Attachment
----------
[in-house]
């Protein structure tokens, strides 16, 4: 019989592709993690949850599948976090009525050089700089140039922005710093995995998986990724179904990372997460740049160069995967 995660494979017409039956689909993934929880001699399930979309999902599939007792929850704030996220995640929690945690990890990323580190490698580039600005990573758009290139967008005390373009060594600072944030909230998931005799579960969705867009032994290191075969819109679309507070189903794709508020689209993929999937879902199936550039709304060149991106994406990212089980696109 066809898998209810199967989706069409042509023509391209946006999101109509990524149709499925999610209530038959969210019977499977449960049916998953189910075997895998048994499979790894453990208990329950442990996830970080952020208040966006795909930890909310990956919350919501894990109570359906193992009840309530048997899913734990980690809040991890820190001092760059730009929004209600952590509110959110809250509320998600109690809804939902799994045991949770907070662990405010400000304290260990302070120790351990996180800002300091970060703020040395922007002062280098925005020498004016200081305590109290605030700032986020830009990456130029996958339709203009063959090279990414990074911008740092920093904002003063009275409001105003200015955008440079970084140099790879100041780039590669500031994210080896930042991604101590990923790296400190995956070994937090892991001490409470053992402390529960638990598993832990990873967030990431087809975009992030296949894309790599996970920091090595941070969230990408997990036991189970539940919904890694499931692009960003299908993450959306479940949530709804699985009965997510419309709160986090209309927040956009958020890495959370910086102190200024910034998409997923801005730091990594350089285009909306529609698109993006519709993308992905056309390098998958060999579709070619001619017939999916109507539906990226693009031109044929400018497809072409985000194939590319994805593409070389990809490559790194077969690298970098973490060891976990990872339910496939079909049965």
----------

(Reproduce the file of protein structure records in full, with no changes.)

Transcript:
[in-house]
């Protein structure tokens, strides 16, 4: 019989592709993690949850599948976090009525050089700089140039922005710093995995998986990724179904990372997460740049160069995967 995660494979017409039956689909993934929880001699399930979309999902599939007792929850704030996220995640929690945690990890990323580190490698580039600005990573758009290139967008005390373009060594600072944030909230998931005799579960969705867009032994290191075969819109679309507070189903794709508020689209993929999937879902199936550039709304060149991106994406990212089980696109 066809898998209810199967989706069409042509023509391209946006999101109509990524149709499925999610209530038959969210019977499977449960049916998953189910075997895998048994499979790894453990208990329950442990996830970080952020208040966006795909930890909310990956919350919501894990109570359906193992009840309530048997899913734990980690809040991890820190001092760059730009929004209600952590509110959110809250509320998600109690809804939902799994045991949770907070662990405010400000304290260990302070120790351990996180800002300091970060703020040395922007002062280098925005020498004016200081305590109290605030700032986020830009990456130029996958339709203009063959090279990414990074911008740092920093904002003063009275409001105003200015955008440079970084140099790879100041780039590669500031994210080896930042991604101590990923790296400190995956070994937090892991001490409470053992402390529960638990598993832990990873967030990431087809975009992030296949894309790599996970920091090595941070969230990408997990036991189970539940919904890694499931692009960003299908993450959306479940949530709804699985009965997510419309709160986090209309927040956009958020890495959370910086102190200024910034998409997923801005730091990594350089285009909306529609698109993006519709993308992905056309390098998958060999579709070619001619017939999916109507539906990226693009031109044929400018497809072409985000194939590319994805593409070389990809490559790194077969690298970098973490060891976990990872339910496939079909049965």